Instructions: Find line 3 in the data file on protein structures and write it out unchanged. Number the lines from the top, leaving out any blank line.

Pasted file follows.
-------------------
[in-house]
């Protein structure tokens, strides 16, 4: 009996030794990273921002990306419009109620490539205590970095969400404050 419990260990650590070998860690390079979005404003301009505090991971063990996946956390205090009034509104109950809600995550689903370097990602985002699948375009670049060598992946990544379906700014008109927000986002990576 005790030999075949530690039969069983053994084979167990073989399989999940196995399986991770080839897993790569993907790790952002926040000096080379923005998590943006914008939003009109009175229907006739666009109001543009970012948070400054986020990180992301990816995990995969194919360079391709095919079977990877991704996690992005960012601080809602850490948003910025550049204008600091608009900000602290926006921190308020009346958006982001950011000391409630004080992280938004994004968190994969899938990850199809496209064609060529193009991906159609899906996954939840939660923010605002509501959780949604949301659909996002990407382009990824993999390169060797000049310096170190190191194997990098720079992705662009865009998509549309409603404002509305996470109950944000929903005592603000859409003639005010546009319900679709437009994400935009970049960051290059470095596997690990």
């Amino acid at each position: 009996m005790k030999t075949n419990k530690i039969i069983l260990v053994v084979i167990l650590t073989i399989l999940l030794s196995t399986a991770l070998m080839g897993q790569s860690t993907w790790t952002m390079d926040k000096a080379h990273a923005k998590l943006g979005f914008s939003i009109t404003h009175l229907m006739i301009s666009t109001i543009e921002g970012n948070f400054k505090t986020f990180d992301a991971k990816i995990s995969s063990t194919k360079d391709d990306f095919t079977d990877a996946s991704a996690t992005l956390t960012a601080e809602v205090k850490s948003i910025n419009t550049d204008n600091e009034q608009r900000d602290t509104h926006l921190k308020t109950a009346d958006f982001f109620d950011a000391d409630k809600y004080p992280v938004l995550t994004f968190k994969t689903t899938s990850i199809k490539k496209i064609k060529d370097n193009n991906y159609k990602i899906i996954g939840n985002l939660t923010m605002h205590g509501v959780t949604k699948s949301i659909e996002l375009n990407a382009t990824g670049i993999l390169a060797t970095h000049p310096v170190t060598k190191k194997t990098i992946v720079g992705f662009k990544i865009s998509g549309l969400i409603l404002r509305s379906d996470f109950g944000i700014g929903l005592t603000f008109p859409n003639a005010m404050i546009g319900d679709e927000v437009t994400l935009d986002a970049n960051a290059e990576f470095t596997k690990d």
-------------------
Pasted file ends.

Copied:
């Amino acid at each position: 009996m005790k030999t075949n419990k530690i039969i069983l260990v053994v084979i167990l650590t073989i399989l999940l030794s196995t399986a991770l070998m080839g897993q790569s860690t993907w790790t952002m390079d926040k000096a080379h990273a923005k998590l943006g979005f914008s939003i009109t404003h009175l229907m006739i301009s666009t109001i543009e921002g970012n948070f400054k505090t986020f990180d992301a991971k990816i995990s995969s063990t194919k360079d391709d990306f095919t079977d990877a996946s991704a996690t992005l956390t960012a601080e809602v205090k850490s948003i910025n419009t550049d204008n600091e009034q608009r900000d602290t509104h926006l921190k308020t109950a009346d958006f982001f109620d950011a000391d409630k809600y004080p992280v938004l995550t994004f968190k994969t689903t899938s990850i199809k490539k496209i064609k060529d370097n193009n991906y159609k990602i899906i996954g939840n985002l939660t923010m605002h205590g509501v959780t949604k699948s949301i659909e996002l375009n990407a382009t990824g670049i993999l390169a060797t970095h000049p310096v170190t060598k190191k194997t990098i992946v720079g992705f662009k990544i865009s998509g549309l969400i409603l404002r509305s379906d996470f109950g944000i700014g929903l005592t603000f008109p859409n003639a005010m404050i546009g319900d679709e927000v437009t994400l935009d986002a970049n960051a290059e990576f470095t596997k690990d």